Members of the Judiciary Committee heard testimony March 28 on two proposals that would govern how Nebraska law enforcement agencies enforce immigration policies.
The director of U.S. Immigration and Customs Enhancement currently can delegate immigration enforcement functions to state and local law enforcement officers who receive appropriate training and operate under the supervision of ICE officers.
LB369, sponsored by Omaha Sen. Tony Vargas, would require a law enforcement agency or jail that enters into such an agreement with any other public agency to investigate, interrogate, detain, detect or arrest people for immigration enforcement purposes to provide written notification to the governing body of its political subdivision at least 30 days before entering into the agreement.
Vargas said that taxpayers have a right to know how their tax dollars are being spent, what they are being used for and if they are being spent responsibly.
“I believe this level of transparency with our local law enforcement agencies is minimal and is the very least we should expect with cases of potentially harmful policy changes,” he said.
The subdivision would be required to include the notice on the agenda for its next regularly scheduled public meeting to accept community feedback.
Any agreement entered into by the Nebraska State Patrol would be reported to the Legislature’s Judiciary Committee and the Nebraska Commission on Law Enforcement and Criminal Justice.
Within 60 days of entering into an agreement, the agency or jail would be required to provide a report to the commission including a written copy of the agreement, notice to the political subdivision’s governing body and all records of public meetings held by the political subdivision about the agreement including any exhibits, testimony transcripts, statements made by governing board members or recorded votes by members.
Schuyler Geery-Zink, representing Nebraska Appleseed, spoke in support of LB369. She said the bill would help local law enforcement reaffirm trust with their communities, increase transparency and keep taxpayer costs down.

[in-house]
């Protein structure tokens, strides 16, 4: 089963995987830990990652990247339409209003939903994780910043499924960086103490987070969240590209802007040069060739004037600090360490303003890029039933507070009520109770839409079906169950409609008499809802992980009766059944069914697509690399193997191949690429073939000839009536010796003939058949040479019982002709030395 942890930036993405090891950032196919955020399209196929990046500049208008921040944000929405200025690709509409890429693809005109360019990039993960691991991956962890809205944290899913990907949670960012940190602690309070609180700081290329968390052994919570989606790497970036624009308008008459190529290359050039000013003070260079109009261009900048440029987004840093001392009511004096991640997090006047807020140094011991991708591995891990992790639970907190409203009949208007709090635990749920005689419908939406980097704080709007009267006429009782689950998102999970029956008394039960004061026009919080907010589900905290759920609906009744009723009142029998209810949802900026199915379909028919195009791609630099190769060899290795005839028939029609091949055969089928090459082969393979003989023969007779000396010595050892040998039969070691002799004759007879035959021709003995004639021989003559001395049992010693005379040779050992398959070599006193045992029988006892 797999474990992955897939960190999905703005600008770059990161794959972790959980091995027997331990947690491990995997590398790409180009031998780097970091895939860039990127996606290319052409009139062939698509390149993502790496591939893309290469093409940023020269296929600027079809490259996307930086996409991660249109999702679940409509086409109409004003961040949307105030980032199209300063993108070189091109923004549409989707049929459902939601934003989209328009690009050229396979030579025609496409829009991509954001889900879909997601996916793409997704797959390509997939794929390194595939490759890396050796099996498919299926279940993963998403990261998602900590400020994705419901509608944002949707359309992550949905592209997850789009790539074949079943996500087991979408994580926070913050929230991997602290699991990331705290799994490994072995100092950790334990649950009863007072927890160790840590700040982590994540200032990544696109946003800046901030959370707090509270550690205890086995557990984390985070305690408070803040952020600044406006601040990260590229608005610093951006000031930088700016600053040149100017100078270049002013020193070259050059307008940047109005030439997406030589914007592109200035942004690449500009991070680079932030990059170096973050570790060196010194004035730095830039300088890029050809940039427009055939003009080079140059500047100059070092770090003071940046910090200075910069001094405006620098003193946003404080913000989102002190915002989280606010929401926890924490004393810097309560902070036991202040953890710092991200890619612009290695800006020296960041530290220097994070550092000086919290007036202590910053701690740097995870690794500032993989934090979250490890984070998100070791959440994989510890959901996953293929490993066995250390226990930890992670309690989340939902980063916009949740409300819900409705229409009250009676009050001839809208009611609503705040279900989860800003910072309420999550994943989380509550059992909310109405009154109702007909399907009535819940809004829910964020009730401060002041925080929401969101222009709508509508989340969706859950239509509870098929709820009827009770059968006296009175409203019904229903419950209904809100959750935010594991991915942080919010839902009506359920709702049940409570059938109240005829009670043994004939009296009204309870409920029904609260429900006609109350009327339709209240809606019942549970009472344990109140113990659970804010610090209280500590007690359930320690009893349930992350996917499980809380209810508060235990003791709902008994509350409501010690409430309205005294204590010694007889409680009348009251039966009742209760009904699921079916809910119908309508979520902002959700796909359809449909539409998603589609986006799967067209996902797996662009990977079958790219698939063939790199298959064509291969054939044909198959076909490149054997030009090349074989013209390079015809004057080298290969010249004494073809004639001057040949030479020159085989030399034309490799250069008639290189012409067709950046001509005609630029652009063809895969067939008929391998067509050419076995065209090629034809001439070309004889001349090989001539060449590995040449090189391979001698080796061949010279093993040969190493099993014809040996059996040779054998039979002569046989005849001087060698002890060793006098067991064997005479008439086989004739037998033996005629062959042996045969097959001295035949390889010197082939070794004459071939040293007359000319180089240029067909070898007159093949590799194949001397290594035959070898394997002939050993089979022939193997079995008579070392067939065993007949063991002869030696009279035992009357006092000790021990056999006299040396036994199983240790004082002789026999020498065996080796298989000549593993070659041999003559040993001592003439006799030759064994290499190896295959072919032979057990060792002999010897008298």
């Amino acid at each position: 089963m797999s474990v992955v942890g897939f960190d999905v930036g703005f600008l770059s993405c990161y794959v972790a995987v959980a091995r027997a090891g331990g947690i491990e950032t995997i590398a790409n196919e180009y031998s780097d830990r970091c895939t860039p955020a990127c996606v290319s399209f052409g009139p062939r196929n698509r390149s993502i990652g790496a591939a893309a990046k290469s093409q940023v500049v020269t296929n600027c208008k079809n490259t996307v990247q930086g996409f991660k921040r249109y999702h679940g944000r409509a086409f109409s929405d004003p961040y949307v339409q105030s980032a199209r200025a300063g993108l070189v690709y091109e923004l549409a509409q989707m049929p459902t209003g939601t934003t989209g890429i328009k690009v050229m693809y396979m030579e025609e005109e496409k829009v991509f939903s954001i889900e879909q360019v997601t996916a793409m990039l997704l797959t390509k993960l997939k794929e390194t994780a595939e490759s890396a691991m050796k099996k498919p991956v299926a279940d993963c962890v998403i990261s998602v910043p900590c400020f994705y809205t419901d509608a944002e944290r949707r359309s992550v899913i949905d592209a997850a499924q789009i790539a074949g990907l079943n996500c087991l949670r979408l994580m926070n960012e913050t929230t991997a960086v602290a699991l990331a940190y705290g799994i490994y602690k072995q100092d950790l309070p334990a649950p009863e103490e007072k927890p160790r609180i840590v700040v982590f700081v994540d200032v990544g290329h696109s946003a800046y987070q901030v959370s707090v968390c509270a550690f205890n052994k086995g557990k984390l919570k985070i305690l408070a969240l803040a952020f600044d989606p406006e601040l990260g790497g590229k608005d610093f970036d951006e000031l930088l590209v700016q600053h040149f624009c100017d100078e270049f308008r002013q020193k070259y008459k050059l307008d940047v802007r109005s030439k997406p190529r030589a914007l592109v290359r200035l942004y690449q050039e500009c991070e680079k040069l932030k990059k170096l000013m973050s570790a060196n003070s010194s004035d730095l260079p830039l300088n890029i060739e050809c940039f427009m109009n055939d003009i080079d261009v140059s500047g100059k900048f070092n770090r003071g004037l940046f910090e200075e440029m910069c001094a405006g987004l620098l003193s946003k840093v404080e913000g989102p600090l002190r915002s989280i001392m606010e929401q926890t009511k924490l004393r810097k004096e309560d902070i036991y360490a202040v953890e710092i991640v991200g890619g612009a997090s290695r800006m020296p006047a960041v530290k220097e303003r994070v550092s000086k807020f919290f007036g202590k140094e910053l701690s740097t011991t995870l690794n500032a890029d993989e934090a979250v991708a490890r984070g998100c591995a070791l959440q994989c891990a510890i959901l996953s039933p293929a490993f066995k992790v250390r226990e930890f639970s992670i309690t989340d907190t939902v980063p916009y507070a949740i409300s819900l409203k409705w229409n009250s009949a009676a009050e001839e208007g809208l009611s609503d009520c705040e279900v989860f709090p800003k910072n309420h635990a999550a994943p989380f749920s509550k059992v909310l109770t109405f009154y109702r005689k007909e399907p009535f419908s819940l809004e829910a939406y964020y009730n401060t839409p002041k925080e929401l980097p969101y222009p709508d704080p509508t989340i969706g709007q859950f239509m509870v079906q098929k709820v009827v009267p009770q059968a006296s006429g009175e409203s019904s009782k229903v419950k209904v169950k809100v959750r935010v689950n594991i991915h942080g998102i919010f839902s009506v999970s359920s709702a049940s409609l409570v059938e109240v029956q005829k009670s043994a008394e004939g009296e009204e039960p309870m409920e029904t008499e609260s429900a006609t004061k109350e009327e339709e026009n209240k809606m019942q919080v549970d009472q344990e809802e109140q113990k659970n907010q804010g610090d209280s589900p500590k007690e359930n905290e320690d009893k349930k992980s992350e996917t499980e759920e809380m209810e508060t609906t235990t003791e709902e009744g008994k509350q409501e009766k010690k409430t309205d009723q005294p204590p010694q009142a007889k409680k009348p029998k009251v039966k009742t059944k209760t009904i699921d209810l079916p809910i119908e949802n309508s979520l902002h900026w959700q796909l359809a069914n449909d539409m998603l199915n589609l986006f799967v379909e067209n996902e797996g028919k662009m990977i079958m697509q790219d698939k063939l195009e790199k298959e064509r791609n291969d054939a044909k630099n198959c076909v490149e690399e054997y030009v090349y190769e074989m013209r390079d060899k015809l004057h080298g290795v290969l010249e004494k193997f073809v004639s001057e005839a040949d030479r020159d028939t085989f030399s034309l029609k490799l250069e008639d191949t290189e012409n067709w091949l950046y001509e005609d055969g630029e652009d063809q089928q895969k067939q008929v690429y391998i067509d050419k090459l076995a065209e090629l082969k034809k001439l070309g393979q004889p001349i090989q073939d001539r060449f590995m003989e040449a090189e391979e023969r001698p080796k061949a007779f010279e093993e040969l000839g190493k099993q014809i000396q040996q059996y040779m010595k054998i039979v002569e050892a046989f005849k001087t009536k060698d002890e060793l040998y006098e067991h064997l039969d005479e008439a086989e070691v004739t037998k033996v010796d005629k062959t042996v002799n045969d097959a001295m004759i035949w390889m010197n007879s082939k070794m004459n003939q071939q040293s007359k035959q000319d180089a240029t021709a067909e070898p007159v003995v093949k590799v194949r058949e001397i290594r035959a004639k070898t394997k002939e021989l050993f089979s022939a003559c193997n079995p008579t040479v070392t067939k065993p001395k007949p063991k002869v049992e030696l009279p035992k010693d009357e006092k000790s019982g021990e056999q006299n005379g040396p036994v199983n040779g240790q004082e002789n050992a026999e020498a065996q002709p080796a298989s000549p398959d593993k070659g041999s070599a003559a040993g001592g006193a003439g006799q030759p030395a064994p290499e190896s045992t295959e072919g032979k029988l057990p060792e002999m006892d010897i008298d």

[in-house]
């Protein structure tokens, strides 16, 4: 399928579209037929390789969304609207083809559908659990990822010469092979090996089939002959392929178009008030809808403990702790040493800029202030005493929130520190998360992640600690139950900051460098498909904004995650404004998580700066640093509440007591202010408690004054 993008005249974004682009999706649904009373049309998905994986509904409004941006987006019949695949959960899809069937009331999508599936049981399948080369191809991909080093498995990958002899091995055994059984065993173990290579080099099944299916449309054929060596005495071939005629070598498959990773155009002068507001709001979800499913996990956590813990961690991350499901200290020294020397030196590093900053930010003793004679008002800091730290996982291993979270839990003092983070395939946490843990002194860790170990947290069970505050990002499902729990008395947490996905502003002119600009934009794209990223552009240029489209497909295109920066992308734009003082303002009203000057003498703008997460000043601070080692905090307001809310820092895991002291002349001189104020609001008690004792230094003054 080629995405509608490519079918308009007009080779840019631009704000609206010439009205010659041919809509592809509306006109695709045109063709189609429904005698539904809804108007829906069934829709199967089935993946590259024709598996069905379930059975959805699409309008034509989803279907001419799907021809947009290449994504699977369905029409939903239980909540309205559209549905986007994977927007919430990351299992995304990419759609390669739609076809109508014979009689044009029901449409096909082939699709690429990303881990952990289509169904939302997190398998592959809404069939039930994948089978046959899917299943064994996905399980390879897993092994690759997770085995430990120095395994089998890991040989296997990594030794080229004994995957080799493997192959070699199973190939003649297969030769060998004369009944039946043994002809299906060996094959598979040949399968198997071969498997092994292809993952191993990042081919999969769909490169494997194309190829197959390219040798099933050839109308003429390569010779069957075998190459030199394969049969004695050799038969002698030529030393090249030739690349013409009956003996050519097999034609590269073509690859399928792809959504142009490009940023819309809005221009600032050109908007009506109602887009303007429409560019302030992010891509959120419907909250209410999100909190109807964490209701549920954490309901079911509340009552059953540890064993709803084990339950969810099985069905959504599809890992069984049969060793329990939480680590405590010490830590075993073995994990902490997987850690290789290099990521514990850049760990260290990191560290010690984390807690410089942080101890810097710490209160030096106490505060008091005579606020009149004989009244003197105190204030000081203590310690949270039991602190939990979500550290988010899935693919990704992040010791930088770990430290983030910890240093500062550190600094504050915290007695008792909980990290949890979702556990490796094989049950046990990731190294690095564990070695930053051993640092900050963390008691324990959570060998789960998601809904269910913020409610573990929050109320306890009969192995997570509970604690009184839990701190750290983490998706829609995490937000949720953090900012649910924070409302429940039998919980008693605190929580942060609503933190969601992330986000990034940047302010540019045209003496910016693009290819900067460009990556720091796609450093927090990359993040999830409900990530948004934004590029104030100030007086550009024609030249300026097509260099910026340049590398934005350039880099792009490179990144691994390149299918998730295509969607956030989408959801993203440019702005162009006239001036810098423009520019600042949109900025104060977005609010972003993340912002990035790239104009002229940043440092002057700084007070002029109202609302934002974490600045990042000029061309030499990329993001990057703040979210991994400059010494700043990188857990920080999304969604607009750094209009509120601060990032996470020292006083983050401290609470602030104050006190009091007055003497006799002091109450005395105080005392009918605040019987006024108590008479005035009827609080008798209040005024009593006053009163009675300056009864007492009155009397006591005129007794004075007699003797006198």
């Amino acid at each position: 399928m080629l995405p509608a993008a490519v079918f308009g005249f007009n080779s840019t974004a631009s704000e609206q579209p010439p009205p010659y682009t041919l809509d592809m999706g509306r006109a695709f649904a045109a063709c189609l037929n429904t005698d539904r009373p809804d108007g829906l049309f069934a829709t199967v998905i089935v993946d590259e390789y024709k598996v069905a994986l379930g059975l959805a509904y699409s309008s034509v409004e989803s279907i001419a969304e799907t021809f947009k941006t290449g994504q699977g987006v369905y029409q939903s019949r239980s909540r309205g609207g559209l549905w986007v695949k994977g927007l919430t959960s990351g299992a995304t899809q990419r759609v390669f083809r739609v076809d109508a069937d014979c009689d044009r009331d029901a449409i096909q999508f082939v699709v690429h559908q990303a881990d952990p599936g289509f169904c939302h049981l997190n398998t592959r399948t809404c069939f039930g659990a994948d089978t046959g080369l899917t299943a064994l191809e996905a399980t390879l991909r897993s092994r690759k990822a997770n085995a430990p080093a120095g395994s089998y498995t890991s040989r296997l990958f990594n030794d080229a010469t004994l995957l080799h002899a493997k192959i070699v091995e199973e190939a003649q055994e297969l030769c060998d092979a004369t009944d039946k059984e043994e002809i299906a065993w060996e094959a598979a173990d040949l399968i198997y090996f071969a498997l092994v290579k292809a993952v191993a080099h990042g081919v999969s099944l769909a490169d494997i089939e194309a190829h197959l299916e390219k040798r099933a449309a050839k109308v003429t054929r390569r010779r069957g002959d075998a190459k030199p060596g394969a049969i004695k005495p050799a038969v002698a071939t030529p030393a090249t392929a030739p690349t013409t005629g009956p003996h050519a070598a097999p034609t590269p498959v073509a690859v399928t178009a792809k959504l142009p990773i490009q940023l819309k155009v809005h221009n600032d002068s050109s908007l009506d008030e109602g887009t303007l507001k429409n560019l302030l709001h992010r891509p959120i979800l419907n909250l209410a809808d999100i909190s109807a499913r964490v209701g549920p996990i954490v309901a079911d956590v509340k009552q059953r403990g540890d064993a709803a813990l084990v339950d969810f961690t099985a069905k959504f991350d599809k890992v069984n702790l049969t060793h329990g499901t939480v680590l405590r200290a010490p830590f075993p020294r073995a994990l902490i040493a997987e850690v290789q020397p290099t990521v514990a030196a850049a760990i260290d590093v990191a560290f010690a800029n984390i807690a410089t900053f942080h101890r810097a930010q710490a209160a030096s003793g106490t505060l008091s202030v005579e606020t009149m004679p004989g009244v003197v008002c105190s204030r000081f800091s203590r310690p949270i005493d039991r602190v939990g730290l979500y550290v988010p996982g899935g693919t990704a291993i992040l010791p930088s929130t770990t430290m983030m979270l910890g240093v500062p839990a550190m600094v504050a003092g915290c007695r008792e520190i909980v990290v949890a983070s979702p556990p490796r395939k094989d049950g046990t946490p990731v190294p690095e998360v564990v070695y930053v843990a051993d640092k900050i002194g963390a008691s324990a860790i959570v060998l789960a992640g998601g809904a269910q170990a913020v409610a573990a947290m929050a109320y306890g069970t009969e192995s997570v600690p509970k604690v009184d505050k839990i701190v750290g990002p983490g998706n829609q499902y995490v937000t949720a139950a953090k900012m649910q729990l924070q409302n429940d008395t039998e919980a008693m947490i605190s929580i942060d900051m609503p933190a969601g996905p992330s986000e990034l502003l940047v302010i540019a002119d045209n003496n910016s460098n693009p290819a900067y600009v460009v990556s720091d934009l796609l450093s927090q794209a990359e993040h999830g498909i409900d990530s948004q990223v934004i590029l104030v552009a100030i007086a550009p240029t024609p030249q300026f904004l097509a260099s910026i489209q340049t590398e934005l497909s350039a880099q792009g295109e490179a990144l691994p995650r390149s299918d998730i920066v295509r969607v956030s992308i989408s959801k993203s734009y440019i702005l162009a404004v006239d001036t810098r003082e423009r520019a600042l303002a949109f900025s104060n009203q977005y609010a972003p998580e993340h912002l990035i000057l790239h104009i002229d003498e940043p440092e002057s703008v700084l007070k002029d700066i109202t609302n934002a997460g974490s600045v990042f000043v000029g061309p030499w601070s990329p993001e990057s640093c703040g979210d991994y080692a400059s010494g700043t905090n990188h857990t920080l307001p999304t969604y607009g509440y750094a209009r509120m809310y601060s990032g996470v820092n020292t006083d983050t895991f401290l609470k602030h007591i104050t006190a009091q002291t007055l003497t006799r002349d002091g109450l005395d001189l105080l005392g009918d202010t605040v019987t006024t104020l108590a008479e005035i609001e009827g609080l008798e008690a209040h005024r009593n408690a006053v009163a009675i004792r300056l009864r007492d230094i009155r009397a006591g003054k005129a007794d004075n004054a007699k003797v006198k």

“When local law enforcement takes on the added burden of serving as immigration agents, it affects us all by undermining community policing and the ability to protect public safety,” Geery-Zink said. “When some members of the community fear contacting police to report crimes or to assist with investigations, the police can’t do their primary job of protecting public safety.”
Also supporting the bill was Rose Godinez of the ACLU of Nebraska. Dakota County currently is the only Nebraska county to enter into an agreement with ICE, she said, but communities there were not informed until three months after the application, indicating a need for a more open process.
“LB369 ensures we continue Nebraska’s tradition of transparency, open government, citizen engagement and civilian oversight for important governmental functions,” Godinez said.
Col. John Bolduc, superintendent of the Nebraska State Patrol, opposed the bill. The definition of an agreement with a federal agency is too vague, Bolduc said, which could negatively impact local law enforcement’s ability to carry out its regular duties.
“We currently cooperate with federal agencies on the issues of human trafficking, labor law violations, firearms, distribution of child pornography and many other serious criminal matters,” he said. “Preventing us from quickly collaborating with our federal law enforcement partners upon request for assistance is not conducive to efficient enforcement of the law, nor is it conducive to keeping Nebraskans safe.”
The committee also heard testimony on LB502, sponsored by Omaha Sen. Megan Hunt. As introduced, it would prohibit a peace officer or government employee from asking a person about his or her immigration status, unless required by court order, federal law or state law.
People should not be afraid to engage with law enforcement because of their citizenship status, Hunt said.
“For the justice system to be effective, courts must be accessible to all members of the public, regardless of their immigration status,” she said. “When Nebraskans are afraid to call for help, go to court or report crimes to law enforcement, public safety suffers.”
A peace officer or government employee would not be prohibited from knowing a person’s immigration status as long as the information is voluntarily given and kept confidential, unless disclosure is required by court order, federal law or state law.
Geery-Zink, again representing Nebraska Appleseed, supported LB502. When people fear contacting police, health or other government officials, she said, it can create a harmful ripple effect through many spheres of community health and safety.
“We support LB502 because it would promote keeping families together and increase trust in local law enforcement and other government agencies, improve public safety, public health and law enforcement for all,” she said.
Opposing the bill was Doug Kagan, speaking on behalf of Nebraska Taxpayers for Freedom. He said the bill would make Nebraska a “sanctuary” for undocumented immigrants.
“Sanctuary policies inhibit law enforcement from identifying illegal aliens and makes it more difficult to uncover criminal activity,” Kagan said.
The committee took no immediate action on either bill.